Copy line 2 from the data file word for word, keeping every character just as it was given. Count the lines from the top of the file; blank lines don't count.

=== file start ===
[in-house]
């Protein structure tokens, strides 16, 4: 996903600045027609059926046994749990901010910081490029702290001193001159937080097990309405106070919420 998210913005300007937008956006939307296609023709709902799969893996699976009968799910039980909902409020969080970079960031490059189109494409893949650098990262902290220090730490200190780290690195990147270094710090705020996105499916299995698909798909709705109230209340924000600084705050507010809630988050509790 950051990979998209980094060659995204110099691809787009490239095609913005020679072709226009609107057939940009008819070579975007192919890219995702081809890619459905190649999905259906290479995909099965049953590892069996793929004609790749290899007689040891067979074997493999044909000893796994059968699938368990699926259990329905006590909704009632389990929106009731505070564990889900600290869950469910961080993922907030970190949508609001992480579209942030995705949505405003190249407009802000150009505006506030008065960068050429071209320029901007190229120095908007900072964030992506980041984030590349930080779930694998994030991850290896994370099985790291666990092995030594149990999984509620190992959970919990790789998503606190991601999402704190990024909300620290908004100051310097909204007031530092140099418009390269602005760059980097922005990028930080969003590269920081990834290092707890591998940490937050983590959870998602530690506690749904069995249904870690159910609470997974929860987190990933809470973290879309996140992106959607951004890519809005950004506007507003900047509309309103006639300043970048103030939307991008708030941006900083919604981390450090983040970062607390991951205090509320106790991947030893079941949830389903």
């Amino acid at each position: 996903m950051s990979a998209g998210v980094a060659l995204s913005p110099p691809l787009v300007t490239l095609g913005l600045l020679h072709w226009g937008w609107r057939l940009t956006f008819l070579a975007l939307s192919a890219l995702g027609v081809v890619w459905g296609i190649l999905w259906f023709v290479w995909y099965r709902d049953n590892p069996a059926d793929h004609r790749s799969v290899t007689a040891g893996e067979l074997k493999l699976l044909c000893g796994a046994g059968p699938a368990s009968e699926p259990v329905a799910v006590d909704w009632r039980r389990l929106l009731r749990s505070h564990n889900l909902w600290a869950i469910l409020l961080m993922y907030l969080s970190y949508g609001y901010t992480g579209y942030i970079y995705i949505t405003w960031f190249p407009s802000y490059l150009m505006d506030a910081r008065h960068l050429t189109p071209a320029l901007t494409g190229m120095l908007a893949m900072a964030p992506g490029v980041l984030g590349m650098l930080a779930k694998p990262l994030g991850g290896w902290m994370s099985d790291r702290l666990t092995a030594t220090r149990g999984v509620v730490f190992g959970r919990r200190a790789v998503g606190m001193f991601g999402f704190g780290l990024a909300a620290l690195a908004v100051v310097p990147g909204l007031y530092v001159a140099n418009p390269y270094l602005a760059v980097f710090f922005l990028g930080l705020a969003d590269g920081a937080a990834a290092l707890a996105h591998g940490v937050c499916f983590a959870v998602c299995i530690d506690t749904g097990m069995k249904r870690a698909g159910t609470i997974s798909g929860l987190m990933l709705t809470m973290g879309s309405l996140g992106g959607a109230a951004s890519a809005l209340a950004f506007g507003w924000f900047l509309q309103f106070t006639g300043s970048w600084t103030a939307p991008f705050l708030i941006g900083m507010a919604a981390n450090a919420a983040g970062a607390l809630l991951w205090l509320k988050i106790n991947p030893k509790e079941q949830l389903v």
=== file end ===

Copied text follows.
């Protein structure tokens, strides 16, 4: 996903600045027609059926046994749990901010910081490029702290001193001159937080097990309405106070919420 998210913005300007937008956006939307296609023709709902799969893996699976009968799910039980909902409020969080970079960031490059189109494409893949650098990262902290220090730490200190780290690195990147270094710090705020996105499916299995698909798909709705109230209340924000600084705050507010809630988050509790 950051990979998209980094060659995204110099691809787009490239095609913005020679072709226009609107057939940009008819070579975007192919890219995702081809890619459905190649999905259906290479995909099965049953590892069996793929004609790749290899007689040891067979074997493999044909000893796994059968699938368990699926259990329905006590909704009632389990929106009731505070564990889900600290869950469910961080993922907030970190949508609001992480579209942030995705949505405003190249407009802000150009505006506030008065960068050429071209320029901007190229120095908007900072964030992506980041984030590349930080779930694998994030991850290896994370099985790291666990092995030594149990999984509620190992959970919990790789998503606190991601999402704190990024909300620290908004100051310097909204007031530092140099418009390269602005760059980097922005990028930080969003590269920081990834290092707890591998940490937050983590959870998602530690506690749904069995249904870690159910609470997974929860987190990933809470973290879309996140992106959607951004890519809005950004506007507003900047509309309103006639300043970048103030939307991008708030941006900083919604981390450090983040970062607390991951205090509320106790991947030893079941949830389903």